Tuesday, September 20, 2005

The Air Up There

At altitude, most airliners pressurize for a cabin altitude of around 8000 feet. The average passenger, inert in their seat, will not notice the altitude difference. The air is often stale and overly dry, and in my airplane it's likely to be 10 degrees too hot or cold! So it is the rare passenger that thinks of the air as being the equivalent of what you'd breath high on a mountain.

There's something about mountain air. It's crisp and light and refreshing, when not bitterly cold. It's uncommonly clean, almost sanitized, right down to the "Pine-Sol" scent. You don't truly appreciate the difference until you return to sea-level civilization. If the return is rapid, you'll almost choke on the smelly, oppresively thick air.

This weekend, Dawn and I returned to the Alpine Lakes Wilderness east of Seattle for another backpacking trip. This time, our destination was Spectacle Lake, an 11 mile hike in. My dad flew out from Minnesota to join us.

After a 5 hour drive from Vancouver, we began the hike at the Pete Lake Trailhead, elevation 2800. The first four miles followed the Cooper River valley floor, with lodgepole pine towering over wild raspberries, huckleberries, and maple brush just beginning it's fall show:

The trail had a distinctly "horsey" flavor, with piles of equine dung making fancy footwork an occasional neccessity. After four miles, we came across Pete Lake, elevation 3000. While stopping there for a rest, several F-18's came roaring up the valley, passed over the lake, and turned north over Lemah Ridge. What a kick! I'm sure other backpackers were less enthused by the show of raw power than I was.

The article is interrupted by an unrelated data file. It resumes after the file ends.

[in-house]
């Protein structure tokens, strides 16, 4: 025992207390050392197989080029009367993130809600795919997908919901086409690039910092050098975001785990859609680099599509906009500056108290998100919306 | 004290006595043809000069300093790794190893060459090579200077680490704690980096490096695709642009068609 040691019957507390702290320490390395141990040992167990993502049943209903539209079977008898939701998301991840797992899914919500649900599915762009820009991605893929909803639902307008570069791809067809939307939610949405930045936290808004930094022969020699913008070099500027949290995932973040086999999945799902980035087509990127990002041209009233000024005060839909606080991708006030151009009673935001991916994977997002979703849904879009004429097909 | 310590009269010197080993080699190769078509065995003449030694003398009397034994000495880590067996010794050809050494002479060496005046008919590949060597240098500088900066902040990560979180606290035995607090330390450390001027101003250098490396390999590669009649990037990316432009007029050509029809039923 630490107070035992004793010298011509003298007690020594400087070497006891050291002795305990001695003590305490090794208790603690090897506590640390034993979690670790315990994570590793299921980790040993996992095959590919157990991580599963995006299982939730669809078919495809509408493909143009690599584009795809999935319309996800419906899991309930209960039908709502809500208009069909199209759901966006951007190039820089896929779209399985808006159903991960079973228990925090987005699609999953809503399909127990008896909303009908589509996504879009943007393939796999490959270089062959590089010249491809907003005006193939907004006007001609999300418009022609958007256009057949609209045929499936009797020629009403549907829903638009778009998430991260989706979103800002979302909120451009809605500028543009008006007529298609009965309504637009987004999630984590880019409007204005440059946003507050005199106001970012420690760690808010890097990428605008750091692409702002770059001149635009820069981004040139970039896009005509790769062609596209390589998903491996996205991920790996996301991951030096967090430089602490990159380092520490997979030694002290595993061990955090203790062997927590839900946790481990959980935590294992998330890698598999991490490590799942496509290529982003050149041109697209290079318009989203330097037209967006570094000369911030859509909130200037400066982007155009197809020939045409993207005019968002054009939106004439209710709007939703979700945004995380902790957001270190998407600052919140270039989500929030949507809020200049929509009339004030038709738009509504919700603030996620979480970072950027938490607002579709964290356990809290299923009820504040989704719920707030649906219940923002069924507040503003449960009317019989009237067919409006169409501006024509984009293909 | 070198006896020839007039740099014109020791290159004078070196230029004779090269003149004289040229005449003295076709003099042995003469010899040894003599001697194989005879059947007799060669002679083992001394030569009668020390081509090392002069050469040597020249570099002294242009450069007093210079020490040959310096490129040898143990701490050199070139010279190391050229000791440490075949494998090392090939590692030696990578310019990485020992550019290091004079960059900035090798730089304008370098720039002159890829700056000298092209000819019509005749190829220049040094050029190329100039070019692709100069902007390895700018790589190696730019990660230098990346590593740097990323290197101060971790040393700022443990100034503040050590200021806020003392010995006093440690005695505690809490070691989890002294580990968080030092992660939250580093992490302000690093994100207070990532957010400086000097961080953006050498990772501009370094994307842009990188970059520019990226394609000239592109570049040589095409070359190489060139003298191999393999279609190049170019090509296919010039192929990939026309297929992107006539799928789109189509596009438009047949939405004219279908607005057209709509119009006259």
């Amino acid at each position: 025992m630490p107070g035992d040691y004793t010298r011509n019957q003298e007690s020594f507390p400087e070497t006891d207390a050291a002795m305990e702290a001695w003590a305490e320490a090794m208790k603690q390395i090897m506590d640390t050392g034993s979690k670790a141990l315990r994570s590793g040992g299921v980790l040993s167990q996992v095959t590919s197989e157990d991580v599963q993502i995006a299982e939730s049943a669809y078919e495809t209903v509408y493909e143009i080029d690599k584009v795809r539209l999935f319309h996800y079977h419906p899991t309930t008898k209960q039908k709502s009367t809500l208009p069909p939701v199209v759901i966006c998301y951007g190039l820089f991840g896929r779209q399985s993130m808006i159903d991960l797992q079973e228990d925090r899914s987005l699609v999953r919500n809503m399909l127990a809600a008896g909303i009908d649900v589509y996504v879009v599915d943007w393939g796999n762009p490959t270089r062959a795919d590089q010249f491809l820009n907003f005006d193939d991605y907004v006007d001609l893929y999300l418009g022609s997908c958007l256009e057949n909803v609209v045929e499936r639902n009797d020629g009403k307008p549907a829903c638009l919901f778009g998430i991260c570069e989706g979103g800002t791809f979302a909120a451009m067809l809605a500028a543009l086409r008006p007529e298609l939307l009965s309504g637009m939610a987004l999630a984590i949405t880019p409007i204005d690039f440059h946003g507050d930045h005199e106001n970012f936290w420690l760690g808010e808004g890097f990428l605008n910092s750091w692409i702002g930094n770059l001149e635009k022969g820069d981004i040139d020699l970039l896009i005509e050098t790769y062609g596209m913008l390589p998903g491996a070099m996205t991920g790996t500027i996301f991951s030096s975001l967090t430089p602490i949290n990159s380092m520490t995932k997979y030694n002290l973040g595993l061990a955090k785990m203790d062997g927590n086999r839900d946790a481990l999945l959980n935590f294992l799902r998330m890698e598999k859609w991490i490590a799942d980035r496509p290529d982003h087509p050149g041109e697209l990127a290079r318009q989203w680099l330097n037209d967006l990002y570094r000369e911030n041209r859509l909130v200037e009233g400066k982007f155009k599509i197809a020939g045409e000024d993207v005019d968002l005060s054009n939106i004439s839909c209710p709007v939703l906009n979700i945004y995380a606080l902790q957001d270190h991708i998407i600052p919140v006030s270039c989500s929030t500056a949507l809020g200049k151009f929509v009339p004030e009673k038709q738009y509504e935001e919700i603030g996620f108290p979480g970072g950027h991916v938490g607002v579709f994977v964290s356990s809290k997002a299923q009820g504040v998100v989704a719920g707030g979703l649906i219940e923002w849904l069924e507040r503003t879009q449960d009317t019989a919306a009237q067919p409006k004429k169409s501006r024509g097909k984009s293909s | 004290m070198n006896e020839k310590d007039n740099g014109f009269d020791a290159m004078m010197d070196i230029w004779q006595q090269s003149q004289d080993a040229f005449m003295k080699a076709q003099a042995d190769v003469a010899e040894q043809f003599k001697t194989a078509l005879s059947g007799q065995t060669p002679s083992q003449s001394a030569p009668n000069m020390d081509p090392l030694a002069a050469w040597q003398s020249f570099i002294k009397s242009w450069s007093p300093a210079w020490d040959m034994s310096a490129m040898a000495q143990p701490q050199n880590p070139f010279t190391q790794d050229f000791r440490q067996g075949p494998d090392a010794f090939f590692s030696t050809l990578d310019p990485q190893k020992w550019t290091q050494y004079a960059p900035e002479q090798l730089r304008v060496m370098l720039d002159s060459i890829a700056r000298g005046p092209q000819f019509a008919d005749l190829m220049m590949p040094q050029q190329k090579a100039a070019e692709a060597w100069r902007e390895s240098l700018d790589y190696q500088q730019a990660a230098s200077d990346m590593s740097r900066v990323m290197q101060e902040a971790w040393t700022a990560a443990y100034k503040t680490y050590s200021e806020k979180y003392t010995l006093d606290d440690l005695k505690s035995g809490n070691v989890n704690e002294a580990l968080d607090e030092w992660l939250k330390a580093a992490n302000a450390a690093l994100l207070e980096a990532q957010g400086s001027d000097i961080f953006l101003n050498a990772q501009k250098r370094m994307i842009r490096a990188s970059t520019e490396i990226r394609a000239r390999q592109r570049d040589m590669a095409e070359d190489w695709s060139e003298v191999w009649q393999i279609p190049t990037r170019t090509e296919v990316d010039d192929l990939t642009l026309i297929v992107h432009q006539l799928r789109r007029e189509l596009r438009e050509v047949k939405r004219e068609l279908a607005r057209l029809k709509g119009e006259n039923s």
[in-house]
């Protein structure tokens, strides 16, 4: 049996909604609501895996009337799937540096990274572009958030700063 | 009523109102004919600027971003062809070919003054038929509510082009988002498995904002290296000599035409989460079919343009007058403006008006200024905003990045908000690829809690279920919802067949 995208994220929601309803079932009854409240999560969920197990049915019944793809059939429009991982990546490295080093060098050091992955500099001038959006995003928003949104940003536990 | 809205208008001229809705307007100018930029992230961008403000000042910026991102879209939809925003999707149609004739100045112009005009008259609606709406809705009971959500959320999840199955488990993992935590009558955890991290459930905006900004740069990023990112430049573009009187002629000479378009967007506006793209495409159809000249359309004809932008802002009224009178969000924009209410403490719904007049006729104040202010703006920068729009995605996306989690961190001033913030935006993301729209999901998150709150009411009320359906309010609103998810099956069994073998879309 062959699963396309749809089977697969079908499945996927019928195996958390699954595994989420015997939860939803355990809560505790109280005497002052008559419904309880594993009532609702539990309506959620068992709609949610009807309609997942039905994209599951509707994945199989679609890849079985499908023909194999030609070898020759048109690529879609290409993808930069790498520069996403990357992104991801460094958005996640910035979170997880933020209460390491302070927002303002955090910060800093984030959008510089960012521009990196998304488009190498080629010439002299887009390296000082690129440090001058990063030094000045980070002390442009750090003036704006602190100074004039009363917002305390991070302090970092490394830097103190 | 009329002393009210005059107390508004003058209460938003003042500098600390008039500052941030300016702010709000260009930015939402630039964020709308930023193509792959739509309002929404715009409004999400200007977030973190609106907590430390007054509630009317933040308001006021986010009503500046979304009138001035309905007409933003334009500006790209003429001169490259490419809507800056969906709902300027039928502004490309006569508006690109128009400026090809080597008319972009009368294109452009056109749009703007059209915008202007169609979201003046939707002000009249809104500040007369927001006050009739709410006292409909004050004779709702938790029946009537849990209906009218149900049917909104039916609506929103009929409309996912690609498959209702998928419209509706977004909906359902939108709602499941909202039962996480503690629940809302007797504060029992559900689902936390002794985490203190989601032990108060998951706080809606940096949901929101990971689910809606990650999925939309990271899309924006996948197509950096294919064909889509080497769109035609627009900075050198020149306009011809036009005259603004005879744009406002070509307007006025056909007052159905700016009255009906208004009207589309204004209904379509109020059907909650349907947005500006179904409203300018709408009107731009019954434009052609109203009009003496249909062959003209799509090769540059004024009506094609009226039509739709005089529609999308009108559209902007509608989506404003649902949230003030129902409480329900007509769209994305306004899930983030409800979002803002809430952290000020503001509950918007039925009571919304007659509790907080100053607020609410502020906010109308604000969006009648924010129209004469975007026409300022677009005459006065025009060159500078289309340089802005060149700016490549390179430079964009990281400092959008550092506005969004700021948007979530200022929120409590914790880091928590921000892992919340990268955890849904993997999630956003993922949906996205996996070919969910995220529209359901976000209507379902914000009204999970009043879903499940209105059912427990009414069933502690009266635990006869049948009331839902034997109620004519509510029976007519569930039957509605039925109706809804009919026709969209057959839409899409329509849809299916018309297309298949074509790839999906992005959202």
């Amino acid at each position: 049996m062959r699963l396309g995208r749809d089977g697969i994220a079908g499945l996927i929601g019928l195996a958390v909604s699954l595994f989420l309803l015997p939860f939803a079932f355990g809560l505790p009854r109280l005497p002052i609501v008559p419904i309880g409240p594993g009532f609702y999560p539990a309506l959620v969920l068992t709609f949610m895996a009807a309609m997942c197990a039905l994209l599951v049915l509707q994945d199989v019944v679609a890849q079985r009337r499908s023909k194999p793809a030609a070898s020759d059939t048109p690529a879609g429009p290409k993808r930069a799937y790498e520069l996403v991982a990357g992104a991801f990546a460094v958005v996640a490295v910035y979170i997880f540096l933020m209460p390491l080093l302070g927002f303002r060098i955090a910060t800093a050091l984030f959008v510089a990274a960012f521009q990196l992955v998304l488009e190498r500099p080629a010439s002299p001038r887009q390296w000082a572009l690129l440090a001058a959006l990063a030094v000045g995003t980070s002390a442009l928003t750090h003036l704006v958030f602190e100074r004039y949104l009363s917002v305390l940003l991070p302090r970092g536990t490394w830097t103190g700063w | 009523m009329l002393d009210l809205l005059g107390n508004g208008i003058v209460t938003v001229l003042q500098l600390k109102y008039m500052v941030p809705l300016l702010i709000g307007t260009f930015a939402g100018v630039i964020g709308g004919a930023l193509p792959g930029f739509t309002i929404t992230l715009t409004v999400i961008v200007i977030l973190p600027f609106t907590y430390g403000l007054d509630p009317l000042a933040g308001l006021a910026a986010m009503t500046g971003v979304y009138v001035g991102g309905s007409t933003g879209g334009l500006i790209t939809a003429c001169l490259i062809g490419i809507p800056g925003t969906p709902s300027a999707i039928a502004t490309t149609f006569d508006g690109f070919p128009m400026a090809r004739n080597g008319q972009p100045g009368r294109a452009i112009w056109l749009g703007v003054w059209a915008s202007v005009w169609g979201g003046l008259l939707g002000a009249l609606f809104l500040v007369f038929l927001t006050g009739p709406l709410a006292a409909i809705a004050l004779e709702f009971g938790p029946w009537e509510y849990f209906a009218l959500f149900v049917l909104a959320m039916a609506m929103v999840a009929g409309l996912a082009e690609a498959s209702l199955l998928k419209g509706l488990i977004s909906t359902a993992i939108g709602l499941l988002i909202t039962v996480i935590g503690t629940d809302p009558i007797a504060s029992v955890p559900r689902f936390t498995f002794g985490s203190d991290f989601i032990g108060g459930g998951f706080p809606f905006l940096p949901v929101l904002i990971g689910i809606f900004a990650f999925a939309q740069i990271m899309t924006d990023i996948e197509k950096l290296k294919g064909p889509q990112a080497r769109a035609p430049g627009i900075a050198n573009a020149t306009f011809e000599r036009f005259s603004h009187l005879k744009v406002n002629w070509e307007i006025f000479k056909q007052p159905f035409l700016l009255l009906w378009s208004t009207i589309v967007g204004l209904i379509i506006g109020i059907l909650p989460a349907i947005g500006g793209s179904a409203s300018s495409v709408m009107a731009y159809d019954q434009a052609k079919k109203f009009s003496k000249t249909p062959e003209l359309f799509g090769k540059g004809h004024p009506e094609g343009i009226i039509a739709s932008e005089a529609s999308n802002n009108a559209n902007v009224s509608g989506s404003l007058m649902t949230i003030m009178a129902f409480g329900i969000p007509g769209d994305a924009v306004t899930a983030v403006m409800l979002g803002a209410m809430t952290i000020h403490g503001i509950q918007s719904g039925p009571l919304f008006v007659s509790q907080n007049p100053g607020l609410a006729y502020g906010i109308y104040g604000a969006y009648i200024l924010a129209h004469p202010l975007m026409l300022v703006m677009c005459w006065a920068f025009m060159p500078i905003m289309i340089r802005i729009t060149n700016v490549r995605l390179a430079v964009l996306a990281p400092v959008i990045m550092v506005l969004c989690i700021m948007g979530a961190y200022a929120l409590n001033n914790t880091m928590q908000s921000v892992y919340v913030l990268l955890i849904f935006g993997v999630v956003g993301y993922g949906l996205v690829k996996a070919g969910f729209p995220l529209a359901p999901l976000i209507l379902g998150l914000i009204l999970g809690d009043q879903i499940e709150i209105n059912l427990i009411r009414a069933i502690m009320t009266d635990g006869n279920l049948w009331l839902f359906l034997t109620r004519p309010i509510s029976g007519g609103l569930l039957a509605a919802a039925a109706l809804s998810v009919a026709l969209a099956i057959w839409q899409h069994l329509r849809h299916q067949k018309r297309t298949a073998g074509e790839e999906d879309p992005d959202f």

A mile beyond Pete Lake, the trail crosses Lemah Creek. In late summer the water is low, making for an easy crossing. In early summer, this creek would necessitate a tricky ford.

Shortly after crossing Lemah Creek, the trail tees into the Pacific Crest Trail. Taking the PCT southbound, you climb slowly upwards alongside meadows filled with raspberry and huckleberry before beginning a long series of switchbacks up Chikamin Ridge. When the trail straightens to cross Delate Creek below a nice waterfall, the map shows only a short distance remaining before the Spectacle Lake Trail junction. In reality, you have another long set of switchbacks before turning off and descending back down to Spectacle Lake.

By the time we arrived, nightfall was getting close, but there was enough light for us to find a good campsite, set up our tents, and gawk at Lemah Peak tearing at the clouds.

The next morning's light revealed the rugged beauty that surrounds the lake. To the north, Lemah Mountain (center) and Chikamin Peak (far left) dominate the scene. A prominent ridge forms the northeast corner of the lake, and Chikamin Ridge wraps around the lake's west shore from Chikamin Peak to the Three Queens at due south (second picture). The lake's eastern shore falls away to the valley we hiked up, allowing for expansive views of the mountains to the east. Delate Creek cascades from this eastern lip (third picture).

My dad hurt his right knee on the hike in. Heredity and years of carpentry left him with weak knees, and severe pain flared up shortly before we reached the lake. On sunday morning, he was only able to walk several hundred feet before it became too painfull. He decided to rest in camp while Dawn and I went exploring.